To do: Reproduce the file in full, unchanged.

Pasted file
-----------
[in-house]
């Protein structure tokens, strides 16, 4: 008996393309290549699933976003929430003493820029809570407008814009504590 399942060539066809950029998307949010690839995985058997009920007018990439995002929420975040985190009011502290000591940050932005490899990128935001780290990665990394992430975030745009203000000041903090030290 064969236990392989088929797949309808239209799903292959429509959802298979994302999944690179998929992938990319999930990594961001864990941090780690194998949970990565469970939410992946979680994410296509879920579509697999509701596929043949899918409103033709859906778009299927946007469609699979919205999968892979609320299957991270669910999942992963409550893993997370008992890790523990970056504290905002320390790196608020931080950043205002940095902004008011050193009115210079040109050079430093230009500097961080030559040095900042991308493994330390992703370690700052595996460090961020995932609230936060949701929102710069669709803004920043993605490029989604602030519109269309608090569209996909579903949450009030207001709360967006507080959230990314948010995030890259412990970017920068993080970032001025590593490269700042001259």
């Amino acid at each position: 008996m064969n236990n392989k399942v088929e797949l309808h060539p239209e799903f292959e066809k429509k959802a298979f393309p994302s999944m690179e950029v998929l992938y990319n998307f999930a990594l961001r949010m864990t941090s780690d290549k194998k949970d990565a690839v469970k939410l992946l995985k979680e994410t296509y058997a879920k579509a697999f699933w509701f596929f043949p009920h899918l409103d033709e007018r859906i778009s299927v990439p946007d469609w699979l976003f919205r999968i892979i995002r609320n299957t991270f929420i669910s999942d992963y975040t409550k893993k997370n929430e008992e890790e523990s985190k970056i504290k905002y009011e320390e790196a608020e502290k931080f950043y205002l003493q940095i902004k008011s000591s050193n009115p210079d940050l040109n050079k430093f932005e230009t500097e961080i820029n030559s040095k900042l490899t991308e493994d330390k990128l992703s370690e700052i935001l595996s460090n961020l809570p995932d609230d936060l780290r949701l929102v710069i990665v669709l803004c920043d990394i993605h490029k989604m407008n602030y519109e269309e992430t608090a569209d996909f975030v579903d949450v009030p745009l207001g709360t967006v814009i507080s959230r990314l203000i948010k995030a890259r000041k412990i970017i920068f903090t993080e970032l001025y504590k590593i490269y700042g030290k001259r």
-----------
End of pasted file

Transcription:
[in-house]
């Protein structure tokens, strides 16, 4: 008996393309290549699933976003929430003493820029809570407008814009504590 399942060539066809950029998307949010690839995985058997009920007018990439995002929420975040985190009011502290000591940050932005490899990128935001780290990665990394992430975030745009203000000041903090030290 064969236990392989088929797949309808239209799903292959429509959802298979994302999944690179998929992938990319999930990594961001864990941090780690194998949970990565469970939410992946979680994410296509879920579509697999509701596929043949899918409103033709859906778009299927946007469609699979919205999968892979609320299957991270669910999942992963409550893993997370008992890790523990970056504290905002320390790196608020931080950043205002940095902004008011050193009115210079040109050079430093230009500097961080030559040095900042991308493994330390992703370690700052595996460090961020995932609230936060949701929102710069669709803004920043993605490029989604602030519109269309608090569209996909579903949450009030207001709360967006507080959230990314948010995030890259412990970017920068993080970032001025590593490269700042001259």
């Amino acid at each position: 008996m064969n236990n392989k399942v088929e797949l309808h060539p239209e799903f292959e066809k429509k959802a298979f393309p994302s999944m690179e950029v998929l992938y990319n998307f999930a990594l961001r949010m864990t941090s780690d290549k194998k949970d990565a690839v469970k939410l992946l995985k979680e994410t296509y058997a879920k579509a697999f699933w509701f596929f043949p009920h899918l409103d033709e007018r859906i778009s299927v990439p946007d469609w699979l976003f919205r999968i892979i995002r609320n299957t991270f929420i669910s999942d992963y975040t409550k893993k997370n929430e008992e890790e523990s985190k970056i504290k905002y009011e320390e790196a608020e502290k931080f950043y205002l003493q940095i902004k008011s000591s050193n009115p210079d940050l040109n050079k430093f932005e230009t500097e961080i820029n030559s040095k900042l490899t991308e493994d330390k990128l992703s370690e700052i935001l595996s460090n961020l809570p995932d609230d936060l780290r949701l929102v710069i990665v669709l803004c920043d990394i993605h490029k989604m407008n602030y519109e269309e992430t608090a569209d996909f975030v579903d949450v009030p745009l207001g709360t967006v814009i507080s959230r990314l203000i948010k995030a890259r000041k412990i970017i920068f903090t993080e970032l001025y504590k590593i490269y700042g030290k001259r």